- The Washington Times - Monday, December 2, 2002

The Wizards are in the throes of a six-game losing streak mostly because of the lack of oomph from their post players. There is not an offensive threat in the bunch, in Kwame Brown, Brendan Haywood, Etan Thomas, Charles Oakley, Jared Jeffries and Christian Laettner.
There is not one source of dependability there, with the exception of Oakley, the 38-year-old forward who was signed in October because of his grit and professionalism. Oakley has flashed those qualities during his limited forays on the floor. His 20-minute stint against the 76ers was a picture of effort, as he finished with eight rebounds, three assists and an untold number of floor burns, either from diving after a loose ball or taking a charge. Yet Oakley did not attempt one shot. He did not score. This is emblematic of the team's anemia in the frontcourt.
There is nothing tangible there, only Oakley's intangibles.
Youth is the accessory of Brown, Haywood, Thomas and Jeffries, the be-all justification that goes with each of their wrongheaded plays and disappearances. Brown had a tip-in basket to open the game against the 76ers and then spent the rest of the night being irrelevant. He is a long way from his opening-night performance in Toronto: 12 points, 18 rebounds and five blocked shots in 39 minutes. The pep is gone from Brown, the confusion back.
Haywood is still looking to find the potion of strength that was so essential to the team's rise from oblivion last December, when the Wizards fashioned a nine-game winning streak. Haywood has been the incredible shrinking 7-footer since hitting the so-called rookie wall last winter. A trip by Haywood to Pete Newell's Big Man Camp in the offseason has produced negligible results.
As for the others, Thomas is what he is, a role player, while Jeffries is a rookie, and Laettner a 6-11 spot-up shooter who seemingly wears cement shoes. Please, leave Jahidi White out of it unless he has undergone a hand transplant while on the injured list. He is not a scorer either, and scoring in the low post, either by Brown or Haywood or by committee, is what the Wizards desperately need.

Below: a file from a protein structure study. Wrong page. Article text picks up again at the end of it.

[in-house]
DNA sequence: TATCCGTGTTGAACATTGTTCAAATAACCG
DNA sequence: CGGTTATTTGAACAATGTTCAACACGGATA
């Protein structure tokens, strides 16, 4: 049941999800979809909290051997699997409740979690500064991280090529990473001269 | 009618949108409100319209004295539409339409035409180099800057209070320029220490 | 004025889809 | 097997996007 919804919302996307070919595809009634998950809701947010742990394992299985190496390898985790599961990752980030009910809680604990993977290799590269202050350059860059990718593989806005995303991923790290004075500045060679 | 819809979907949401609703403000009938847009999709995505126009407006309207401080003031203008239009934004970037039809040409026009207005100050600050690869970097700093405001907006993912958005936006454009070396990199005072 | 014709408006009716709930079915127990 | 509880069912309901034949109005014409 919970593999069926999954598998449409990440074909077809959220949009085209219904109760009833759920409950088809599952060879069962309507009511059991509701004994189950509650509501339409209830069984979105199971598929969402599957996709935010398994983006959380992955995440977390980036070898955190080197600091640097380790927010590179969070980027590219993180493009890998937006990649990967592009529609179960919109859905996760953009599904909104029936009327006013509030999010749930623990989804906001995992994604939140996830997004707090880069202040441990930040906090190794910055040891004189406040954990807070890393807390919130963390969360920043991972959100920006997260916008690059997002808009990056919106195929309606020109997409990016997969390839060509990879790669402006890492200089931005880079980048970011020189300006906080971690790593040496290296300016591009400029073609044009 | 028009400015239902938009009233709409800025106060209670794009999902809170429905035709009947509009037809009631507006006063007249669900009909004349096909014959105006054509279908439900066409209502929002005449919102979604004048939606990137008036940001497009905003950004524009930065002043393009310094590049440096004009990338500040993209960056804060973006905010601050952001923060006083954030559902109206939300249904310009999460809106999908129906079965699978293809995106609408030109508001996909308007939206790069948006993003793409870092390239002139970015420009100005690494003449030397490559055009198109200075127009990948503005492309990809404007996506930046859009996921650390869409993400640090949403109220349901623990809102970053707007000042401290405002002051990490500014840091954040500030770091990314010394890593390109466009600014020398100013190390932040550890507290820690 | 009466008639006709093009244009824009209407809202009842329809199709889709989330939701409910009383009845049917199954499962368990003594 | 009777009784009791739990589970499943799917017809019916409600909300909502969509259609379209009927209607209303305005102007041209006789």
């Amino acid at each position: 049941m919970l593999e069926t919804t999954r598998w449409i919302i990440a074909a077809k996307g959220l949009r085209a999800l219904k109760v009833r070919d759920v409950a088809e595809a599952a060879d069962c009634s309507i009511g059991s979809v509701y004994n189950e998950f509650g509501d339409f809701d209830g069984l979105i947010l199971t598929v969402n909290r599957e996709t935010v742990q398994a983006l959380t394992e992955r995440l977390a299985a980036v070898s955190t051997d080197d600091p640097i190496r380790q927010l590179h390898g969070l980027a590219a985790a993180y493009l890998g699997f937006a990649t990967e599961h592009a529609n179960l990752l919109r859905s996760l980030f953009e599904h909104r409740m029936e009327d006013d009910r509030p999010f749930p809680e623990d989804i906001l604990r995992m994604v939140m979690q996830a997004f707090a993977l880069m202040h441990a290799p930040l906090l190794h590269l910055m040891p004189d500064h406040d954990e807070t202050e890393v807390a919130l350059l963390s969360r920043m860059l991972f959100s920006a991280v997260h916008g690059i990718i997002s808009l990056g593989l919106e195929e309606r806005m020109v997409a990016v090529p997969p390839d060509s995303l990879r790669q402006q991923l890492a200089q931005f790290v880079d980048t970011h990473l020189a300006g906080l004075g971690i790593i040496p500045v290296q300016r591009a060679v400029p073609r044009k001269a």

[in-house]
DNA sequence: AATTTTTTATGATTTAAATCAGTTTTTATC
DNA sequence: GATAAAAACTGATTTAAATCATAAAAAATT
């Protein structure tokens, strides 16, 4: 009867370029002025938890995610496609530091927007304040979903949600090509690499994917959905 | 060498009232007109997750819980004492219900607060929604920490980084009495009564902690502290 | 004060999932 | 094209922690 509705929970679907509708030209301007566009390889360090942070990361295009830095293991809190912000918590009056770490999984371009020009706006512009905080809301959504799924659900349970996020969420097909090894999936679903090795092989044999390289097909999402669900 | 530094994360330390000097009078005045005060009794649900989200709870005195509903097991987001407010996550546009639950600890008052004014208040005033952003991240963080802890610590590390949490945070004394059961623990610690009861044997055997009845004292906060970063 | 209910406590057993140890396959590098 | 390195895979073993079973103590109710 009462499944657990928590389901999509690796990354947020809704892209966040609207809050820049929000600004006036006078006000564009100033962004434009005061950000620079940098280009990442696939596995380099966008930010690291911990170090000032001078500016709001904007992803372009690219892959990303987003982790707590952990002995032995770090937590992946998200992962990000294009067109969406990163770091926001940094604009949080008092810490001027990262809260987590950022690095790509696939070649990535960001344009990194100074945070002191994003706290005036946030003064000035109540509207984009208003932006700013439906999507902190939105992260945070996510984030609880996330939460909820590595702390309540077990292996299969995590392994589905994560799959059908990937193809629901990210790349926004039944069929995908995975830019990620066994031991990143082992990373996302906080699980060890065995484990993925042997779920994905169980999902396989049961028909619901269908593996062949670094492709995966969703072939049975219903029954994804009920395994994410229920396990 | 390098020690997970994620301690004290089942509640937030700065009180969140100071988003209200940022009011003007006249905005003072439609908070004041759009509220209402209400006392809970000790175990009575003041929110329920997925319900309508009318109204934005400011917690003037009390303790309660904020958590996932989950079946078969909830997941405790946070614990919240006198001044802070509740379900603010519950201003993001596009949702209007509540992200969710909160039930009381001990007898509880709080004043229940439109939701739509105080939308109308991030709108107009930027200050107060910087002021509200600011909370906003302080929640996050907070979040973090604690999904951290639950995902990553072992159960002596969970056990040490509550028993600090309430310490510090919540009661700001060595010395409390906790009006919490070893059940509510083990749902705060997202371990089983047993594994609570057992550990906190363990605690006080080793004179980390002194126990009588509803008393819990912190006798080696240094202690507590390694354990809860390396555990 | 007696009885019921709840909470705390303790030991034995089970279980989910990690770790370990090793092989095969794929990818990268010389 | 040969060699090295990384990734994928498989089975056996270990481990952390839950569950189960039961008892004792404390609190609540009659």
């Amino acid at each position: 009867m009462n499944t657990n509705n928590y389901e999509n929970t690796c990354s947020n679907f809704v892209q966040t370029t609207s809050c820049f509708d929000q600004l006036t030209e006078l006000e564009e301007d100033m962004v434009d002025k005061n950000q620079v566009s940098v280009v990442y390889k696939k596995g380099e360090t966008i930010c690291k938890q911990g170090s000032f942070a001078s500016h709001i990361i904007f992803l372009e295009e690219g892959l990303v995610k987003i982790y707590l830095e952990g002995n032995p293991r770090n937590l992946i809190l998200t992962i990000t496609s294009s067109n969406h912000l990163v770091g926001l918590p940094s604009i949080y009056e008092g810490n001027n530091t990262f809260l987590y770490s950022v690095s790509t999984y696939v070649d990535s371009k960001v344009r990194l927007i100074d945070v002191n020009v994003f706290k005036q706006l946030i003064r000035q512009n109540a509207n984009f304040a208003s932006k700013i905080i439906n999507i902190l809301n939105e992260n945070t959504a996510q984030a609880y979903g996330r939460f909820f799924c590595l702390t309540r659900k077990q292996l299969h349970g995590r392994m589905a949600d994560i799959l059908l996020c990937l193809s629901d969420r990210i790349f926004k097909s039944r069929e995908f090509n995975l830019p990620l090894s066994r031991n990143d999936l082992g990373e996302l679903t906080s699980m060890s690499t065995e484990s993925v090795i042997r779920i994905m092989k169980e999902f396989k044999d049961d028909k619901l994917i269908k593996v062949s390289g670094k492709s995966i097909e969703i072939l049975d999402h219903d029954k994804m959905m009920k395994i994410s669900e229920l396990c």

Here is what the team's post players produced on offense against the 76ers: 11 points, nine from Haywood and two from Brown. Here is what the Wizards have received from the post in the six losses: 19.8 points a game. You can't win like that in the NBA, at least not consistently.
The Wizards might have pulled out the game against the 76ers if Michael Jordan had not come down with an odd bout of sharing the ball. Yet to borrow one of the favorite phrases of coach Doug Collins, it would have been a "fool's gold," no long-term tonic.
Hard as it is to fathom, the Wizards are averaging fewer points this season than last, 90.5 points after 16 games compared to 92.8 last season. This was not supposed to be following the offseason acquisitions of Jerry Stackhouse, Larry Hughes and Bryon Russell and a draft that resulted in the selections of Juan Dixon and Jeffries. Too often, though, in four- or five-minute stretches, the Wizards just can't put the ball in the hole. The scoring droughts are almost inevitable, given the team's dependency on the perimeter shot. The condition becomes more pronounced in the fourth quarter, as the opposition tightens on defense and fatigue erodes the leg strength of the team's outside shooters.
The Wizards' playmakers rarely look to those in the low post on these occasions. Why should they? Performance usually leads to trust among teammates, and no performance by the big men means no trust in them.
This can't persist if the Wizards are to be one of the eight playoff teams from the Eastern Conference this season.
Either Brown or Haywood has to emerge as a viable player, or Collins is going to have to rethink the team's method of operation.
Collins prefers to have two post players on the floor, except in certain situations late in the game. Could the team succeed by employing four perimeter players in the lineup with more frequency? Would this not open up the 3-second lane, either for Stackhouse or Brown, who so likes to put the ball on the floor? If not Brown, stick Jordan in the low post more often. It is what he does best at this point in his career.
The team would lose some shot-blocking and rebounding with such an arrangement. Yet the potential gains just might offset the losses.
The Rockets claimed two NBA championships, in 1994 and '95, with the four-out alignment, although Hall of Fame-bound Hakeem Olajuwon was the center of those teams.
A championship is not the standard with the Wizards. For now, they are just trying to get into the playoff hunt.

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